Amon Dîn was perhaps the oldest of the beacon hills, originally used as a fortified outpost of Minas Tirith. It kept watch over the passage into North Ithilien from Dagorlad and any attempt by enemies to cross the Anduin near Cair Andros.
In the late Third Age, the eastward side of Amon Dîn was covered with wide grey thickets. On the night of 7 March T.A. 3019 Gandalf and Pippin, riding east on Shadowfax, saw the beacons being lit to call for aid from Rohan.
Amon Dîn is Sindarin, meaning "silent hill" (amon + dîn). Probably it refers to its distinct rocky and barren appearance standing out and isolated from the heavily wooded hills of the Drúadan Forest.
- ↑ 1.0 1.1 J.R.R. Tolkien, Christopher Tolkien (ed.), Unfinished Tales, "Cirion and Eorl and the Friendship of Gondor and Rohan"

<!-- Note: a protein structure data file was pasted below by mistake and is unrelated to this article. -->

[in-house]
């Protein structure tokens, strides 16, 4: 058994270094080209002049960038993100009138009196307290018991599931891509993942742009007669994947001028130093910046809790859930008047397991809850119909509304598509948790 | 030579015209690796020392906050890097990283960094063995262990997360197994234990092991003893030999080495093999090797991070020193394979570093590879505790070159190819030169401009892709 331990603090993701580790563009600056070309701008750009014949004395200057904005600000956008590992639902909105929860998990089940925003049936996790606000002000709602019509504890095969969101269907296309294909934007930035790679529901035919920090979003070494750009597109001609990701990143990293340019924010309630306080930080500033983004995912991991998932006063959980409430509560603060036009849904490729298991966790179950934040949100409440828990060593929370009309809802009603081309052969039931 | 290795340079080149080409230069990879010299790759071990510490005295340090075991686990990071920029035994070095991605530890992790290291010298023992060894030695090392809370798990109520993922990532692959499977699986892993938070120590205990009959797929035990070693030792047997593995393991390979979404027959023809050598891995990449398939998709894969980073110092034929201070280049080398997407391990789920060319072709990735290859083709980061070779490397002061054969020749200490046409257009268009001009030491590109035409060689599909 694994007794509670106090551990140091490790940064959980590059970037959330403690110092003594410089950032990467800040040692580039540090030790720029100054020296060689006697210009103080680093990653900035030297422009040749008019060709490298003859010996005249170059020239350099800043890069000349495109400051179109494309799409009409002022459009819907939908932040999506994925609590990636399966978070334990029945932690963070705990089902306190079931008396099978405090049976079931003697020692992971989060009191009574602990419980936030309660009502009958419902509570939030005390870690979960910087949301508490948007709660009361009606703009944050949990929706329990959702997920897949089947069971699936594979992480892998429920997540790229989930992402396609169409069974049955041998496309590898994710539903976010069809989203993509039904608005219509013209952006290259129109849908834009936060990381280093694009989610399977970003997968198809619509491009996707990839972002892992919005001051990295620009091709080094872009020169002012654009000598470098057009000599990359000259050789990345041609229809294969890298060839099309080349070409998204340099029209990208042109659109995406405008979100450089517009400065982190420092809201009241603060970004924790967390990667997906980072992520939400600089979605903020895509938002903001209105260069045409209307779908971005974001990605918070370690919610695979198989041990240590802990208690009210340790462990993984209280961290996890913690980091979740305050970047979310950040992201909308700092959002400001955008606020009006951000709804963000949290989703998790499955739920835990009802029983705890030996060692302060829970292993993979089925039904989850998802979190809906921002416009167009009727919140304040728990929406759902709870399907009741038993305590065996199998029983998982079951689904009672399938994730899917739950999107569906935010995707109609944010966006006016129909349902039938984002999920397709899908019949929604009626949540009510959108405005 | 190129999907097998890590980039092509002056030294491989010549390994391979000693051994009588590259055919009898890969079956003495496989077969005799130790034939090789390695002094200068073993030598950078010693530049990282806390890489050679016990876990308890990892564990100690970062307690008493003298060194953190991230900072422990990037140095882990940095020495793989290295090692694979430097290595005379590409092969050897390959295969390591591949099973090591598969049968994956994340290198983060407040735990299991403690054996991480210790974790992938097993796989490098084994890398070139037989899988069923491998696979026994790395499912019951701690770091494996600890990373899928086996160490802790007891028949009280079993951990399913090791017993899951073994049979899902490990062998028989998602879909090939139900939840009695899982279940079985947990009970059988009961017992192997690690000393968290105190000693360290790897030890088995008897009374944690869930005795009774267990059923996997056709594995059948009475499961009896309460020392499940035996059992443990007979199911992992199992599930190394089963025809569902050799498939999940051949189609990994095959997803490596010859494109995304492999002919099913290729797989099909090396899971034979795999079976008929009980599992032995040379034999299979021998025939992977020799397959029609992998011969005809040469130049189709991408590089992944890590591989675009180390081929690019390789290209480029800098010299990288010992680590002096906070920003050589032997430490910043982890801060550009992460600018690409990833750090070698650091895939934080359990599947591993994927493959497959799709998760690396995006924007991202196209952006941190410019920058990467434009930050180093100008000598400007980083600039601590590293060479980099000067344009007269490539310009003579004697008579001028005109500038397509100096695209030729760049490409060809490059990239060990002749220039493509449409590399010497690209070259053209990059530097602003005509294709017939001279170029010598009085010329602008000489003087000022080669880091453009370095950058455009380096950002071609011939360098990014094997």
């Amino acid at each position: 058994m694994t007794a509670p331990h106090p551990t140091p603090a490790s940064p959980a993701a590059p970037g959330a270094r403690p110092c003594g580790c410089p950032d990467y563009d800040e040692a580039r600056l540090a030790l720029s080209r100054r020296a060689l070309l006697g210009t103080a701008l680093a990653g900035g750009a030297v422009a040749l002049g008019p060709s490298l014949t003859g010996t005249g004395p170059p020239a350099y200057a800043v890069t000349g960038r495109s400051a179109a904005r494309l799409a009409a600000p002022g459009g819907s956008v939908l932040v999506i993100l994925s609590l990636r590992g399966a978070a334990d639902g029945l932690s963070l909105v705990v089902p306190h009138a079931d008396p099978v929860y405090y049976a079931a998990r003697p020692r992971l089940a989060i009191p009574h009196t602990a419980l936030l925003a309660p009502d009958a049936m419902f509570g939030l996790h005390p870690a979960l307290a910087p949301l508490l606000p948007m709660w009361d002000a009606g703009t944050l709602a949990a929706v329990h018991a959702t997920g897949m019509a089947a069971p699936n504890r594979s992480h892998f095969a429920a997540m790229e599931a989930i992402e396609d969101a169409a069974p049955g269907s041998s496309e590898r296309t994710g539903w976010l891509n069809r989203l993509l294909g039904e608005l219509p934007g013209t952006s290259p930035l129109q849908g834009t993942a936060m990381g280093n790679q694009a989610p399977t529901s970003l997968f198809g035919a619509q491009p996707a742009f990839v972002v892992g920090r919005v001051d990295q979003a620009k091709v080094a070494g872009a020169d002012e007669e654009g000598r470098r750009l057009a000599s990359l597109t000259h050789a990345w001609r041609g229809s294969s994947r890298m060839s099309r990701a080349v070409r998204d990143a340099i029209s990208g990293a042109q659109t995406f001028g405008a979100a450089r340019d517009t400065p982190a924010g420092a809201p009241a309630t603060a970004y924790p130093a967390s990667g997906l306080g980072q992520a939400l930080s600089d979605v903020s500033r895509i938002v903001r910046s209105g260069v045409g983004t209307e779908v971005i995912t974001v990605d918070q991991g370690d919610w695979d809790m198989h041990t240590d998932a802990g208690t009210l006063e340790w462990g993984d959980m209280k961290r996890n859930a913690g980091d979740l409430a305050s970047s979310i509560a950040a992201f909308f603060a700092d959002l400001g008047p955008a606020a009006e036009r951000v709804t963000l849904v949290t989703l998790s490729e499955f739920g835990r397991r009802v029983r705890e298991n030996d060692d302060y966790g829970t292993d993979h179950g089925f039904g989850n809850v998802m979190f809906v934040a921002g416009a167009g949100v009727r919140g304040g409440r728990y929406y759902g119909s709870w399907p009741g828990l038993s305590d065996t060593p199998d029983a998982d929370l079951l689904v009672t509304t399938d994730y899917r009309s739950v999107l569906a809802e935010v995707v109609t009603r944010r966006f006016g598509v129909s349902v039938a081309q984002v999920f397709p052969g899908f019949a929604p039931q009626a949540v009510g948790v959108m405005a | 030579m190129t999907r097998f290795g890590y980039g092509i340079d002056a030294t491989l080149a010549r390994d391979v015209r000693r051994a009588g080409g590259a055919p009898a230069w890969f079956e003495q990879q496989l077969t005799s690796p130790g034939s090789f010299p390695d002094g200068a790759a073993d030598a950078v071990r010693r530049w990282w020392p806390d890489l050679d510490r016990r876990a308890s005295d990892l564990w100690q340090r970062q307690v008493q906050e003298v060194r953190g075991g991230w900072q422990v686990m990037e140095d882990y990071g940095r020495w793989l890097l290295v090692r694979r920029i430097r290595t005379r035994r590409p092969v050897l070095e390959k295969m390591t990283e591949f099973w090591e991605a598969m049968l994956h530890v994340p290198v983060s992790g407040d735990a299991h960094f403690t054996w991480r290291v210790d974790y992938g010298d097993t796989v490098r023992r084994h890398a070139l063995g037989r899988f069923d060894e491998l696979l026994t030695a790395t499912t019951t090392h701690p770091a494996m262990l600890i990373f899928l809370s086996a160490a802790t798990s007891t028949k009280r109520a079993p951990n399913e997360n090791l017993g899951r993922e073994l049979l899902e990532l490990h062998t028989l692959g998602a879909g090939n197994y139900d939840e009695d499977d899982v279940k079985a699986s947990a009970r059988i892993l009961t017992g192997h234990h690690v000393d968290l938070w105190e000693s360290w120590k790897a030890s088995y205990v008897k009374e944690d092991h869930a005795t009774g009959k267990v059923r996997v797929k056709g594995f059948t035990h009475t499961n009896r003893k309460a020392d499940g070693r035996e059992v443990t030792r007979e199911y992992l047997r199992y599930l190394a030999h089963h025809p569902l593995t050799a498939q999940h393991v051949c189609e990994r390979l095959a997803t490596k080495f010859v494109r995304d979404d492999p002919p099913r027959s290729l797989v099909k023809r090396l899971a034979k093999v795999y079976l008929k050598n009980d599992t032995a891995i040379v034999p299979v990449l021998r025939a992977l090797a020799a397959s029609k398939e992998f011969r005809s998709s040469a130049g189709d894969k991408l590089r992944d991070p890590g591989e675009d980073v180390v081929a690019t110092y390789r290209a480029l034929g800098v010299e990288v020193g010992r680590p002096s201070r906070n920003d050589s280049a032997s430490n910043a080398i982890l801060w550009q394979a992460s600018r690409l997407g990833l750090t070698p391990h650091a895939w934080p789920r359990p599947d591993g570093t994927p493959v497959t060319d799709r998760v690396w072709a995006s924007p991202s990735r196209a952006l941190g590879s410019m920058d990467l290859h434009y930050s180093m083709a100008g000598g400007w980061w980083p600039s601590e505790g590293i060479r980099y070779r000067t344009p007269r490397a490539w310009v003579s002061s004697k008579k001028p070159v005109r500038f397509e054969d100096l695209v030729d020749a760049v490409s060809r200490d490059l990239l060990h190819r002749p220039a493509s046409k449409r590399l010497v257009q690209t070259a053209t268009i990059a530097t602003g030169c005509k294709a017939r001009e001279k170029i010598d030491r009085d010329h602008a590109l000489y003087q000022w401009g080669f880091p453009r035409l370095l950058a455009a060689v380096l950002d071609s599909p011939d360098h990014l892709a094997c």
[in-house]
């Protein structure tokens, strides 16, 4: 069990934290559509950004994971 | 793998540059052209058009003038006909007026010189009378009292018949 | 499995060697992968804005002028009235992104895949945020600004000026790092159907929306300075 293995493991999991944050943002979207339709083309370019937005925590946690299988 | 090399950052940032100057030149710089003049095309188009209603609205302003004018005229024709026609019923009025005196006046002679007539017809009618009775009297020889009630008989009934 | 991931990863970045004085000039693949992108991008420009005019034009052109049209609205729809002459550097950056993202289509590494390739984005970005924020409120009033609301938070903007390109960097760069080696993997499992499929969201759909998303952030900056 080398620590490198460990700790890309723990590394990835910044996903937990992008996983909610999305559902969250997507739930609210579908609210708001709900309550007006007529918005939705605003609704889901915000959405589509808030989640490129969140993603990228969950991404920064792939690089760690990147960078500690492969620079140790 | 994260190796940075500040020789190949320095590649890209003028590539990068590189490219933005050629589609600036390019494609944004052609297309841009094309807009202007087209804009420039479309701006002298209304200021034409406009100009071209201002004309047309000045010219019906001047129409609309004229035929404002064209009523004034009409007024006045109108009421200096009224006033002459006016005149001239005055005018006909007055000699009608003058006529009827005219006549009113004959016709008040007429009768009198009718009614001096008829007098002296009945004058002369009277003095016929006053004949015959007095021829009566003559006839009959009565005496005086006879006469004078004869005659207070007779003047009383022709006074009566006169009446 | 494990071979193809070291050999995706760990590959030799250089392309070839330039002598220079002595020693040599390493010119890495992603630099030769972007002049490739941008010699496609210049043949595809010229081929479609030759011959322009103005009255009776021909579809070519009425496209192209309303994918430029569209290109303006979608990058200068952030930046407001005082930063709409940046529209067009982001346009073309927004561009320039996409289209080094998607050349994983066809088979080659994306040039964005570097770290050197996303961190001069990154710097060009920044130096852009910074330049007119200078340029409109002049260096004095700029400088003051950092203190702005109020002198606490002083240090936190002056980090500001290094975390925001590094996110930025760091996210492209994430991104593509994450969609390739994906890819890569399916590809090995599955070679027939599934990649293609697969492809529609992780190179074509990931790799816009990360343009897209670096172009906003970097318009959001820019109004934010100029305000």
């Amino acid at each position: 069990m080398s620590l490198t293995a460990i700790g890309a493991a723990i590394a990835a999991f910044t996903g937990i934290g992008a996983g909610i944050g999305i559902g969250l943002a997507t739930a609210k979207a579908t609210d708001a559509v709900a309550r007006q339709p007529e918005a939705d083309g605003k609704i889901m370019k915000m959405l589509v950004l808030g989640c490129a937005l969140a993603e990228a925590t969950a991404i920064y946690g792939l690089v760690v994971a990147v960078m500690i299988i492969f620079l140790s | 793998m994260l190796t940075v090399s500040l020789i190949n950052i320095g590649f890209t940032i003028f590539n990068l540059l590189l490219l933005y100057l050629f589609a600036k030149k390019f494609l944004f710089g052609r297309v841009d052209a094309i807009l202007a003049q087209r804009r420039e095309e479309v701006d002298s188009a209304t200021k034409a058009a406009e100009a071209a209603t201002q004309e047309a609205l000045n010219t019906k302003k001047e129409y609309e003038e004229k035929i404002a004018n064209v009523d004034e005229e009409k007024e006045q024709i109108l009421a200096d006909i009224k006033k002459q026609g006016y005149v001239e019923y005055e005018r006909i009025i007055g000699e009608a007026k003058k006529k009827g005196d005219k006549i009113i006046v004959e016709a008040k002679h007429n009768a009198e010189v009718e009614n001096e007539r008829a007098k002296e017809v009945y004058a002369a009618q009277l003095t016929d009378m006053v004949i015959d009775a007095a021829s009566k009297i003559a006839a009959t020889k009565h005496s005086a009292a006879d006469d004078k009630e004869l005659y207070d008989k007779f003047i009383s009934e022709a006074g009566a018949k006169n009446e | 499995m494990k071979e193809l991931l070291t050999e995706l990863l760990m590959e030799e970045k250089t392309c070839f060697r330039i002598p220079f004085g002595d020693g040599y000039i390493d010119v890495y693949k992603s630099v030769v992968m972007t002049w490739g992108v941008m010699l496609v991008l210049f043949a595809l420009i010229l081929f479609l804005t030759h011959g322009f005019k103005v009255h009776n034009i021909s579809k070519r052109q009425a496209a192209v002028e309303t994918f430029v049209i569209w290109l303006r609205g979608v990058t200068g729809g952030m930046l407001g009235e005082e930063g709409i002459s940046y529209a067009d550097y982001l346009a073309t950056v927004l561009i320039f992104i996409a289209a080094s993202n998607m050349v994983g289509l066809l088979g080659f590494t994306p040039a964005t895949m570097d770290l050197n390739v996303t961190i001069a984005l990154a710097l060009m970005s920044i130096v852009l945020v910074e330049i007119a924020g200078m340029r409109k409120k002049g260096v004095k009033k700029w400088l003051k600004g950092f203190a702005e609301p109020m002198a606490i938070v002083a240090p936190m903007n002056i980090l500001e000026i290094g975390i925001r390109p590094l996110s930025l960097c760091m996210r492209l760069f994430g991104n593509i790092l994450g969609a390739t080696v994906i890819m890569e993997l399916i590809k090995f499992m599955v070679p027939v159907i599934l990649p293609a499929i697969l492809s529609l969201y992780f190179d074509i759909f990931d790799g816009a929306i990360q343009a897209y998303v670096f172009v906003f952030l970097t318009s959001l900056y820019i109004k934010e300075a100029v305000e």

- ↑ 2.0 2.1 2.2 Wayne G. Hammond and Christina Scull (eds), The Lord of the Rings: A Reader's Companion, p. 510
- ↑ J.R.R. Tolkien, The Lord of the Rings, The Return of the King, "The Ride of the Rohirrim"
- ↑ J.R.R. Tolkien, The Lord of the Rings, The Return of the King, "Minas Tirith"
- ↑ J.R.R. Tolkien, "The Rivers and Beacon-hills of Gondor" (edited by Carl F. Hostetter), in Vinyar Tengwar, Number 42, July 2001, p. 19
|Beacons of Gondor|
|Amon Dîn · Eilenach · Nardol · Erelas · Min-Rimmon · Calenhad · Halifirien|